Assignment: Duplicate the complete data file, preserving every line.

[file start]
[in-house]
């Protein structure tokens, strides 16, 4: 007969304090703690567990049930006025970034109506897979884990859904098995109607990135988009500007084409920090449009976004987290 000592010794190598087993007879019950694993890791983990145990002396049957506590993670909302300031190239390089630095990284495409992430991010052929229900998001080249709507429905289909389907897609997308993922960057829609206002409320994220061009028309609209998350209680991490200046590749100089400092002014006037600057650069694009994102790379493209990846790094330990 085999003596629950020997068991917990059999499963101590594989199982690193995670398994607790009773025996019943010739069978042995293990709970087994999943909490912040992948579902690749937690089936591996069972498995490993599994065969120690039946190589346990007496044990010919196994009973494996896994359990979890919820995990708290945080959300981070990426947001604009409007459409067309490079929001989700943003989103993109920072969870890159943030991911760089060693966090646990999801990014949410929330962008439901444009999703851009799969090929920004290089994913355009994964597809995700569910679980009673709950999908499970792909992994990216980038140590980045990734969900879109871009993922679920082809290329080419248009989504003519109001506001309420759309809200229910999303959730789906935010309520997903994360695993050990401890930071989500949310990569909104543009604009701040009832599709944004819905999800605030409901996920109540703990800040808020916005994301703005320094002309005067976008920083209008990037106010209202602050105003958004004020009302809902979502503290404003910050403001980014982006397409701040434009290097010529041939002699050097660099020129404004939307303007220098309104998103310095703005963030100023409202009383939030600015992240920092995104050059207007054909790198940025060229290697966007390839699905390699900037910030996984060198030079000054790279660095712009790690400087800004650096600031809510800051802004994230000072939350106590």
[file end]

[in-house]
């Protein structure tokens, strides 16, 4: 007969304090703690567990049930006025970034109506897979884990859904098995109607990135988009500007084409920090449009976004987290 000592010794190598087993007879019950694993890791983990145990002396049957506590993670909302300031190239390089630095990284495409992430991010052929229900998001080249709507429905289909389907897609997308993922960057829609206002409320994220061009028309609209998350209680991490200046590749100089400092002014006037600057650069694009994102790379493209990846790094330990 085999003596629950020997068991917990059999499963101590594989199982690193995670398994607790009773025996019943010739069978042995293990709970087994999943909490912040992948579902690749937690089936591996069972498995490993599994065969120690039946190589346990007496044990010919196994009973494996896994359990979890919820995990708290945080959300981070990426947001604009409007459409067309490079929001989700943003989103993109920072969870890159943030991911760089060693966090646990999801990014949410929330962008439901444009999703851009799969090929920004290089994913355009994964597809995700569910679980009673709950999908499970792909992994990216980038140590980045990734969900879109871009993922679920082809290329080419248009989504003519109001506001309420759309809200229910999303959730789906935010309520997903994360695993050990401890930071989500949310990569909104543009604009701040009832599709944004819905999800605030409901996920109540703990800040808020916005994301703005320094002309005067976008920083209008990037106010209202602050105003958004004020009302809902979502503290404003910050403001980014982006397409701040434009290097010529041939002699050097660099020129404004939307303007220098309104998103310095703005963030100023409202009383939030600015992240920092995104050059207007054909790198940025060229290697966007390839699905390699900037910030996984060198030079000054790279660095712009790690400087800004650096600031809510800051802004994230000072939350106590």